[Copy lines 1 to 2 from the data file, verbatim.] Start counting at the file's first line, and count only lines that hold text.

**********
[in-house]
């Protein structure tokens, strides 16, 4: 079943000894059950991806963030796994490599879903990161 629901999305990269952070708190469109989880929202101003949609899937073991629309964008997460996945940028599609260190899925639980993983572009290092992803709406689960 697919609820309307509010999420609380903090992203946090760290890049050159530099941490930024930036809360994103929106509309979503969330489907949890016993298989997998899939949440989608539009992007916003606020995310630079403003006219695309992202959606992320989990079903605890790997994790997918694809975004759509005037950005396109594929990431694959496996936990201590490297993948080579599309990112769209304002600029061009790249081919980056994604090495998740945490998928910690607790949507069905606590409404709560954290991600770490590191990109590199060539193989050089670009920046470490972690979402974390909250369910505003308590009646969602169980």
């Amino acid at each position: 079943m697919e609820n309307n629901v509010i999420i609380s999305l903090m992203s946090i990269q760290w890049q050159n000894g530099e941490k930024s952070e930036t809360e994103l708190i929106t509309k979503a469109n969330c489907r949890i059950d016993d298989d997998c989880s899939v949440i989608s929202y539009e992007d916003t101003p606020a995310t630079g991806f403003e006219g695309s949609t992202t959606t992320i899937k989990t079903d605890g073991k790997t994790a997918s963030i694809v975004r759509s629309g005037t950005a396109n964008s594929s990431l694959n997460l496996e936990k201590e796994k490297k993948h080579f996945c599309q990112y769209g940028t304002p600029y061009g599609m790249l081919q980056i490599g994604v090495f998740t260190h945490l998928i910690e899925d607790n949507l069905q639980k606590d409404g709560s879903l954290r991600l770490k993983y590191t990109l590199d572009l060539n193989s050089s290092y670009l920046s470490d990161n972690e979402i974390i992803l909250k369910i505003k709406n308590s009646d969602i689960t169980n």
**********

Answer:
[in-house]
């Protein structure tokens, strides 16, 4: 079943000894059950991806963030796994490599879903990161 629901999305990269952070708190469109989880929202101003949609899937073991629309964008997460996945940028599609260190899925639980993983572009290092992803709406689960 697919609820309307509010999420609380903090992203946090760290890049050159530099941490930024930036809360994103929106509309979503969330489907949890016993298989997998899939949440989608539009992007916003606020995310630079403003006219695309992202959606992320989990079903605890790997994790997918694809975004759509005037950005396109594929990431694959496996936990201590490297993948080579599309990112769209304002600029061009790249081919980056994604090495998740945490998928910690607790949507069905606590409404709560954290991600770490590191990109590199060539193989050089670009920046470490972690979402974390909250369910505003308590009646969602169980």